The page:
Chevy Corvettes from 2005 to 2013 are being recalled for potential loss of low-beam headlight operation. The problem can occur when the engine is warm, causing the electrical center housing to expand and the low-beam control circuit wire to bend slightly and eventually fracture. In all, 111,889 Corvettes are affected. (Source: GM)
I can also tell you from past experience that the quality engineers at GM where always slow to accept a change, even one that has proven improvements to known field failures!
My example is the pull handle on the rear hatch of the GM version of the minivan. The handles are molded with a stiff core and overmolded with a soft PVC type material. The field failures were the core material would break when people went to pull the door shut. I suggested a superior grade and fiber reinforced material to solve the issue. The exterior of the part would look indentical to the previous part. Testing showed it had 3 times the strength. And the cost of the replacement material was offset by the reduction in cycle time. It still took almost a year to approve and implement the change for current production and service replacements. This change should of taken less than one month (maybe two) to implement for a simple pull handle.
One can only imagine how long it must of taken to implement a change in the ignition key defect?
It is virtually impossible to test for every possible scenario and at the same time place the product on the market before it is obsolete and within a reasonable price bracket. No matter how careful you are, some things will just slip through. At some point you have to freeze the design and release to production, but there will always remain that decimal point of uncertainty beyond the 99.99%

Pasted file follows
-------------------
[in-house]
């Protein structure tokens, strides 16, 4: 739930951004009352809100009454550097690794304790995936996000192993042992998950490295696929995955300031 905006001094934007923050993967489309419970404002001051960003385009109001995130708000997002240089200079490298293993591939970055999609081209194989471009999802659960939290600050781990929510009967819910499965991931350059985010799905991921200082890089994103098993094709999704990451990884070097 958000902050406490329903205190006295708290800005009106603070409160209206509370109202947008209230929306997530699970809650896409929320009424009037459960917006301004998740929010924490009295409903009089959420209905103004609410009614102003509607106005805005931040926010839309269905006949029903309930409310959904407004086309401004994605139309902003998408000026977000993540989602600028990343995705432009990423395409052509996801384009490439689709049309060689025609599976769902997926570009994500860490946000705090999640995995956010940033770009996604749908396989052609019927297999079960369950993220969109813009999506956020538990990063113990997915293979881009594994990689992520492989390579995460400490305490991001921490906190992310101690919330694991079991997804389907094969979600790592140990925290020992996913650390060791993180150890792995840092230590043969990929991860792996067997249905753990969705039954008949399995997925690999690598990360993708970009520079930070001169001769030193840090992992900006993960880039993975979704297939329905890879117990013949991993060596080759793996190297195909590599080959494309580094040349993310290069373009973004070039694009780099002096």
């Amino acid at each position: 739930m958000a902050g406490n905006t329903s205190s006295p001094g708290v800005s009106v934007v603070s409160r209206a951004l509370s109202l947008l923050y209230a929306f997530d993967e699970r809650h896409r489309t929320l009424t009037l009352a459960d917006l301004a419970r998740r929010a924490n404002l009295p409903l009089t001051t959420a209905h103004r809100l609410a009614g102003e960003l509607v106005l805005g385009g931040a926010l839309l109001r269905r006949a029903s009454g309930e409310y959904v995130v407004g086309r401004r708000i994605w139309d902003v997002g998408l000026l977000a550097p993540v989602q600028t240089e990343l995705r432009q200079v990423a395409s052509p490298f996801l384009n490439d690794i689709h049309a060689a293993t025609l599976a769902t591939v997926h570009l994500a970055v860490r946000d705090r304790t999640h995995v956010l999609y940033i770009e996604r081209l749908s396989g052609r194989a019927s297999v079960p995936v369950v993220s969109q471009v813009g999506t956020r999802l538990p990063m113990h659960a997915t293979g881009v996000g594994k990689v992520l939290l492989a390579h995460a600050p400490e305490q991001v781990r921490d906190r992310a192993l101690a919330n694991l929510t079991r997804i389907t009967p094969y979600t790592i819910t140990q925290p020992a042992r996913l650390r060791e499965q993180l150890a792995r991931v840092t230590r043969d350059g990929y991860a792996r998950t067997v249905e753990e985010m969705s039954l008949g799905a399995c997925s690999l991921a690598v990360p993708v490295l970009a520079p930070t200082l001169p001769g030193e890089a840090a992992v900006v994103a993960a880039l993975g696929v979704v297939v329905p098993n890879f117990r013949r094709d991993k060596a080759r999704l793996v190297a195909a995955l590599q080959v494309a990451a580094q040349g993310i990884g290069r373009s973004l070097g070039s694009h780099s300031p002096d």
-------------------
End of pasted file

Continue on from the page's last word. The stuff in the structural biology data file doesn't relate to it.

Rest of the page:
I'm beginning to think that GM is auditing their Change Control process and finding that engineering change orders have not been properly assessed for seriousness of the change and the need for recall.
The switch problem was noted and corrected by engineering change many years ago. However, the seriousness of the prior condition was never rated as a recall requirement until jsut recently.
The fact is that we are seeing many new and unrelated recalls (tie rod torque, wiring issues, etc). If the recalls are not affecting parts on the dealer lot, or vehicles in process, then something already changed in production to correct the problem.
"Although GM vehicles doesnt possess a vast market in our area. Still the problems identified are severe and are persisiting over a decade. Still such a big Brand didnt over come it or reduce it. It s surprising."
Far911, such recalling can spoil the brand name too.
Charles, I think recalling the vehicle seems to be trend. Sometimes back Toyota, Ford, Honda etc recalled certain category vehicles for repair. Why they are not able to found such issues during the testing phases; I think such things are happening due to lack of intensive tastings under various situations/scenarios.
Although GM vehicles doesnt possess a vast market in our area. Still the problems identified are severe and are persisiting over a decade. Still such a big Brand didnt over come it or reduce it. It s surprising.
Charles, I writing this comment on Saturday morning after the "FED" announced GM will be penalized $35 million for delays in addressing the switch problem. Automobiles are remarkably complicated systems now days but you have to wonder why the various subassemblies escaped repair when initially noticed. The ignition switch problem, in my opinion, is criminal simply due to delays and the deaths involved. Thank you for keeping us posted and informed.
Fifty-six-year-old Pasquale Russo has been doing metalwork for more than 30 years in a tiny southern Italy village. Many craftsmen like him brought with them fabrication skills when they came from the Old World to America.
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